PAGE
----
Skip to main content


Reset A A Font size: Print

Court of Appeals of Georgia.

PETZELT et al. v. TEWES et al.

No. A02A2157.

Decided: March 28, 2003

Weinstock & Scavo, Michael Weinstock, Andrew J. Coomes, Atlanta, for appellants. Love, Willingham, Peters, Gilleland & Monyak, Vicki M. McGinty, Atlanta, Randolph P. Powell, for appellees.

Philip Petzelt sued Patricia Tewes, M.D., and Northside Anesthesiology Consultants, LLC (“Tewes”) for compensatory and punitive damages alleging that Tewes, an anesthesiologist, committed battery, breach of fiduciary duty, and medical malpractice.1  Petzelt's battery and breach of fiduciary duty claims were based, in part, on his allegation that Tewes had fraudulently obtained his consent to perform certain medical procedures.   Tewes moved for partial summary judgment on the latter claims, arguing that there was “no evidence that Dr. Tewes made any false statements to Mr. Petzelt or that she intentionally misled or deceived [him] for the purpose of obtaining his consent.”   Tewes also sought summary judgment on Petzelt's claim for punitive damages.   The trial court granted Tewes' motion, and the remaining claims of malpractice and battery for exceeding the scope of consent were tried by a jury.   The jury returned a verdict of $1,500 on Petzelt's battery claim and found for Tewes on Petzelt's medical malpractice claim and his wife's loss of consortium claim.   The Petzelts now appeal the trial court's grant of partial summary judgment, and for reasons that follow, we reverse.

Petzelt contends that the trial court erred in granting summary judgment to Dr. Tewes on his claim that she fraudulently obtained his consent to perform the medical procedures by assuring him that his referring orthopedic surgeon, Dr. Edwards, was fully aware of and approved of her treatment plans for him.   Petzelt further asserts that the trial court should have allowed his punitive damages claim to go to the jury based on his fraud claim.

 1. On appeal from the trial court's grant of partial summary judgment, we conduct a de novo review.2  We “construe the evidence and all reasonable inferences therefrom in the light most favorable to [Petzelt] as the nonmovant.   Summary judgment in favor of [Dr. Tewes] is appropriate only if there is no genuine issue of material fact concerning [Petzelt's] claim[s].” 3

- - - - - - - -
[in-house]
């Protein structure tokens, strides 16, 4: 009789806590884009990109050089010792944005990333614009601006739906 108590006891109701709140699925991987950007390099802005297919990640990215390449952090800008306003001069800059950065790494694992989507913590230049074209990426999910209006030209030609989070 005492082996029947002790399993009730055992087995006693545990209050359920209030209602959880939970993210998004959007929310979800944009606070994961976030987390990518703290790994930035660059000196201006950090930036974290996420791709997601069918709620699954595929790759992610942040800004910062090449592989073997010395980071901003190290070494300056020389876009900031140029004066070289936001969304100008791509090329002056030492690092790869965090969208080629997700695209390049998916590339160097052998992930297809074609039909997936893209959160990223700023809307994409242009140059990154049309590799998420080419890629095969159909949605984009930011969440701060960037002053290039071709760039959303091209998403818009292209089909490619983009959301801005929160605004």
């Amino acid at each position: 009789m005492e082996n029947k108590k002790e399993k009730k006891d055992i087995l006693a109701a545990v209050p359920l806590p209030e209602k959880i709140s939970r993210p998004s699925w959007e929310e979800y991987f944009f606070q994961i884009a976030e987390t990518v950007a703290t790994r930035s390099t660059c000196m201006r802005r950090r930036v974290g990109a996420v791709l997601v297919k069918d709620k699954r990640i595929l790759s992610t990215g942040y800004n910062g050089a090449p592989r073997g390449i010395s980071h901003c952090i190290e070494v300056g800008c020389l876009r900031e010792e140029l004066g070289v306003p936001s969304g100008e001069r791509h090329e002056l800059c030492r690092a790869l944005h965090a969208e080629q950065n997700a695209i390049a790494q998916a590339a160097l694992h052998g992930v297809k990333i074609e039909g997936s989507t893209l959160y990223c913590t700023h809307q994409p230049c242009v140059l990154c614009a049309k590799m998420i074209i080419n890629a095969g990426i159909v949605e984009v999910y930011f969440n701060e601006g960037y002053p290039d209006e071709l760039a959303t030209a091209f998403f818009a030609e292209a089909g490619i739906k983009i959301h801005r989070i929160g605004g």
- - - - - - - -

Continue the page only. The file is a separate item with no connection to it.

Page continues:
Viewed in this manner, the evidence shows that Dr. Edwards referred Petzelt to Dr. Tewes for treatment of his lower back, specifically for a nerve block to determine whether his pain was caused by a herniated disk.   Dr. Tewes performed the procedure, but it did not alleviate Petzelt's pain.   Dr. Tewes thus recommended that Petzelt proceed with facet blocks, a different procedure designed to determine whether his pain arose from degeneration in his lumbar facet joints.   Petzelt told Dr. Tewes to “discuss [it] with Dr. Edwards and whatever you two decide [he would] be happy to go along with.”

When Petzelt returned to Dr. Tewes for the facet blocks, Tewes told him she had been unable to contact Dr. Edwards by telephone, but that she had kept him advised.   Petzelt told Dr. Tewes that he was concerned about her not having spoken with Dr. Edwards.   According to Petzelt, Tewes “repeated over and over and reassured [him] that she had sent [Dr. Edwards] communications and that [Dr. Edwards] was aware of everything that was being done and that he had been advised.   And she said this over and over again to get [Petzelt] to consent to the procedure.”   Petzelt agreed, and Dr. Tewes then administered three facet blocks on the left side of Petzelt's lower back, which alleviated some of Petzelt's pain.

Dr. Tewes later followed up with Petzelt concerning a continuing treatment plan.   Tewes explained to Petzelt that he could undergo another set of facet blocks or he could proceed with a radio frequency denervation, a longer-lasting treatment.   Petzelt again told Dr. Tewes to discuss the matter with Dr. Edwards and that he would go along with whatever the two of them decided.